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On surviving a Tea Party interview

On surviving a Tea Party interview

It’s not my custom to direct the readers’ attention to a competing newspaper, nor is it my custom to

It’s not my custom to direct the readers’ attention to a competing newspaper, nor is it my custom to direct attention to myself, I being both a loyal Gazette employee and a modest soul withal. But now we have an exception, for which I beg your indulgence.

I refer you to the website of the Times Union and specifically to the Tea Party blog therein — if you dig and scratch I’m sure you can find it amid the digital clutter. Look for the last two postings by Elizabeth Lemery Joy, who is a member of that newspaper’s stable of Tea Party bloggers, and what you will get is a two-part interview with me, your cantankerous servant.

Yes, mocker of all things Tea Party that I am, I still sat down, if not to tea, then to coffee and hot chocolate with a citizen of the Tea Party persuasion.

All I can say is I got what I deserved, if not necessarily what I expected.

I expected a spitfire confrontation with a Bible-quoting, gun-toting fanatic, wrapped possibly in a Gadsden flag, but what I got was a gentle mauling from a perfectly charming lady who was most impressed by the fact that I was “not rude at all,” as she duly reported.

Not rude at all! I don’t know if that will be enough to get me into heaven, but it was enough to get me a reprieve from Liz Joy, who further confessed that she liked me.

Well, I liked her too, though I wouldn’t have been so reckless as to put such a thing in print.

In the news business we want animosity, belligerence, confrontation. Just look at the success Fox Propaganda has had with those attributes.

If I do an interview with someone I unexpectedly wind up liking, most of the time I’ll ditch it, which is what I resolved to do with my half of the interview with Mrs. Joy. (The deal was she would interview me, I would interview her.) “If you can’t say something good, don’t say anything at all,” is the exact opposite of the principle I operate on. I have an obligation to sell papers, after all.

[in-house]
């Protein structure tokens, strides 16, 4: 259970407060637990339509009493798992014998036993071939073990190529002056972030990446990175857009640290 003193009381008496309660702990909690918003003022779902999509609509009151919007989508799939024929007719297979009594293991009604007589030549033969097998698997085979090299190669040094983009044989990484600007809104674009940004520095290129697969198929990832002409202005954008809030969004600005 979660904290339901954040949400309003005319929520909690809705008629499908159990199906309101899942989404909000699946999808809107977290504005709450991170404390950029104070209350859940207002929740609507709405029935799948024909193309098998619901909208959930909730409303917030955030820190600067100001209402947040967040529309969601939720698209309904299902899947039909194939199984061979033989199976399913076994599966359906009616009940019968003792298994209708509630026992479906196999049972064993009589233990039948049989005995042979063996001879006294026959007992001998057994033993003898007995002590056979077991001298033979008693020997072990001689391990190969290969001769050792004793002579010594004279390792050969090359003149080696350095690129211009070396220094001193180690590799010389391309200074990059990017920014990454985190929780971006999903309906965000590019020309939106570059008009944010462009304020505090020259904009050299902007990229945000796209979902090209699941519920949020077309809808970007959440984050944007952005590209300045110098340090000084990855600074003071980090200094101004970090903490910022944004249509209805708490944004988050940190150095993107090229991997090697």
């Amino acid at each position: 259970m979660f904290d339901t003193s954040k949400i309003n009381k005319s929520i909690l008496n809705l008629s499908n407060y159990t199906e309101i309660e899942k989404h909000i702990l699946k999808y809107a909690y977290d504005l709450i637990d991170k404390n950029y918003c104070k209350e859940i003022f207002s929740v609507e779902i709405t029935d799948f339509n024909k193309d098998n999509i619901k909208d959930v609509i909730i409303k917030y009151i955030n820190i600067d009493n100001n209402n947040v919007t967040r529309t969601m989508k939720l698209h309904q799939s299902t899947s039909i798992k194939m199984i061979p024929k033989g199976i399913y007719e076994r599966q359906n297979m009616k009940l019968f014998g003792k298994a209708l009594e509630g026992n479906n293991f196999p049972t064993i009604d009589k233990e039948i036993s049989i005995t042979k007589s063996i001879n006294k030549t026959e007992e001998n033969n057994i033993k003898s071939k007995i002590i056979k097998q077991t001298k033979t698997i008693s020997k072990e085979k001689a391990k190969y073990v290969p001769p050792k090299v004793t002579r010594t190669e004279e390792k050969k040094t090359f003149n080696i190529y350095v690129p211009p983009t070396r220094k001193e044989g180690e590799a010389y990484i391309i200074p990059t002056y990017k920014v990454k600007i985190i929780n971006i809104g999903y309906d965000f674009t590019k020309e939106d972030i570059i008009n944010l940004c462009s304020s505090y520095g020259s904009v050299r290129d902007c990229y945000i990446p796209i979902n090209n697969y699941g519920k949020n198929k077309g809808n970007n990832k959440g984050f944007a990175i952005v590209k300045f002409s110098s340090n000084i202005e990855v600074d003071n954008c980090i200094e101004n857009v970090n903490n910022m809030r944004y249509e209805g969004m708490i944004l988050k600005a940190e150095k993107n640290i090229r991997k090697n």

But how can I say anything harsh about someone so charming as Liz Joy, even if she did cancel her subscription to the Gazette because of me? I absolutely can’t.

But to business:

In her first blog entry, dated June 18, though she was perfectly sweet to me, she did neglect to mention my chief objection to the Tea Party movement, which, as I have often stated, is that it’s dishonest.

Many of its adherents — not all — do not really dislike big government as they claim. What they dislike is benevolent government — government that tries to provide health care, government that is generous to people who don’t work, government that tolerates illegal immigrants. They call it the nanny state and worse.

They like big government just fine when it tortures prisoners of war, when it bombs foreign countries, when it wiretaps telephone conversations. (Not their telephone conversations, of course, but other people’s.) The underlying value of the Tea Party movement, which to a large extent overlaps with right-wing Republicanism, is a belligerent selfishness, embodied in the bumper-sticker slogan: “I’ll keep my guns, freedom and money. You can keep the change.”